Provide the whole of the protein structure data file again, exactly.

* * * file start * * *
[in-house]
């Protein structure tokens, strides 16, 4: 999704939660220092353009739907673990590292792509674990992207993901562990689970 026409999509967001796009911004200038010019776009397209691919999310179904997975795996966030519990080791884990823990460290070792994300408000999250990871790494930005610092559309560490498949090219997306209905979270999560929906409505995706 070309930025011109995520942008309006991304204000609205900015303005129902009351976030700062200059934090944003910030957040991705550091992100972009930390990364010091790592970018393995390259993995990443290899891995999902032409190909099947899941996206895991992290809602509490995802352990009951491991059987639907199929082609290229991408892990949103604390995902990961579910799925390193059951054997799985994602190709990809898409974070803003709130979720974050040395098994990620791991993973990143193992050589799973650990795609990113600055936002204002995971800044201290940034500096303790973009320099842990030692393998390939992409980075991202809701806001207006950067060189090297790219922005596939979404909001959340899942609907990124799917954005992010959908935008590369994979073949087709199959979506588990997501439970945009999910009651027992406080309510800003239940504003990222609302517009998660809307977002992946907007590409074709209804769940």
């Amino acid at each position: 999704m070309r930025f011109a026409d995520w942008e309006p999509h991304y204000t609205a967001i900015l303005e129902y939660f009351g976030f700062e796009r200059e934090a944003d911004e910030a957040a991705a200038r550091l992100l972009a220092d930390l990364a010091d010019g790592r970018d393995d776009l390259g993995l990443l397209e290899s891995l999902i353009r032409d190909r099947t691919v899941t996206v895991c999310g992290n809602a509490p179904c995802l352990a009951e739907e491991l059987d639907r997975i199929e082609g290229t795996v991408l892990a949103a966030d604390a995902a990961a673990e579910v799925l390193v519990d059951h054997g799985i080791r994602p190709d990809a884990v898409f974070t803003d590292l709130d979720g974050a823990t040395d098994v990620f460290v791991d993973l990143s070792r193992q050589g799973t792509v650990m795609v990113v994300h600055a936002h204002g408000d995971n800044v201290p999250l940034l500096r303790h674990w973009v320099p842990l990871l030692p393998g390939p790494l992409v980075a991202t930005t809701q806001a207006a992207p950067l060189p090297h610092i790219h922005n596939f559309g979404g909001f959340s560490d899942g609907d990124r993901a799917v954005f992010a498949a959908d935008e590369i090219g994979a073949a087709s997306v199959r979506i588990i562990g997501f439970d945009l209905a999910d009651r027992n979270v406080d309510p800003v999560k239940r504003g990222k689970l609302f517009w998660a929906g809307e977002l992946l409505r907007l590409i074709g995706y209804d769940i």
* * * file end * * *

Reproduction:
[in-house]
């Protein structure tokens, strides 16, 4: 999704939660220092353009739907673990590292792509674990992207993901562990689970 026409999509967001796009911004200038010019776009397209691919999310179904997975795996966030519990080791884990823990460290070792994300408000999250990871790494930005610092559309560490498949090219997306209905979270999560929906409505995706 070309930025011109995520942008309006991304204000609205900015303005129902009351976030700062200059934090944003910030957040991705550091992100972009930390990364010091790592970018393995390259993995990443290899891995999902032409190909099947899941996206895991992290809602509490995802352990009951491991059987639907199929082609290229991408892990949103604390995902990961579910799925390193059951054997799985994602190709990809898409974070803003709130979720974050040395098994990620791991993973990143193992050589799973650990795609990113600055936002204002995971800044201290940034500096303790973009320099842990030692393998390939992409980075991202809701806001207006950067060189090297790219922005596939979404909001959340899942609907990124799917954005992010959908935008590369994979073949087709199959979506588990997501439970945009999910009651027992406080309510800003239940504003990222609302517009998660809307977002992946907007590409074709209804769940």
């Amino acid at each position: 999704m070309r930025f011109a026409d995520w942008e309006p999509h991304y204000t609205a967001i900015l303005e129902y939660f009351g976030f700062e796009r200059e934090a944003d911004e910030a957040a991705a200038r550091l992100l972009a220092d930390l990364a010091d010019g790592r970018d393995d776009l390259g993995l990443l397209e290899s891995l999902i353009r032409d190909r099947t691919v899941t996206v895991c999310g992290n809602a509490p179904c995802l352990a009951e739907e491991l059987d639907r997975i199929e082609g290229t795996v991408l892990a949103a966030d604390a995902a990961a673990e579910v799925l390193v519990d059951h054997g799985i080791r994602p190709d990809a884990v898409f974070t803003d590292l709130d979720g974050a823990t040395d098994v990620f460290v791991d993973l990143s070792r193992q050589g799973t792509v650990m795609v990113v994300h600055a936002h204002g408000d995971n800044v201290p999250l940034l500096r303790h674990w973009v320099p842990l990871l030692p393998g390939p790494l992409v980075a991202t930005t809701q806001a207006a992207p950067l060189p090297h610092i790219h922005n596939f559309g979404g909001f959340s560490d899942g609907d990124r993901a799917v954005f992010a498949a959908d935008e590369i090219g994979a073949a087709s997306v199959r979506i588990i562990g997501f439970d945009l209905a999910d009651r027992n979270v406080d309510p800003v999560k239940r504003g990222k689970l609302f517009w998660a929906g809307e977002l992946l409505r907007l590409i074709g995706y209804d769940i």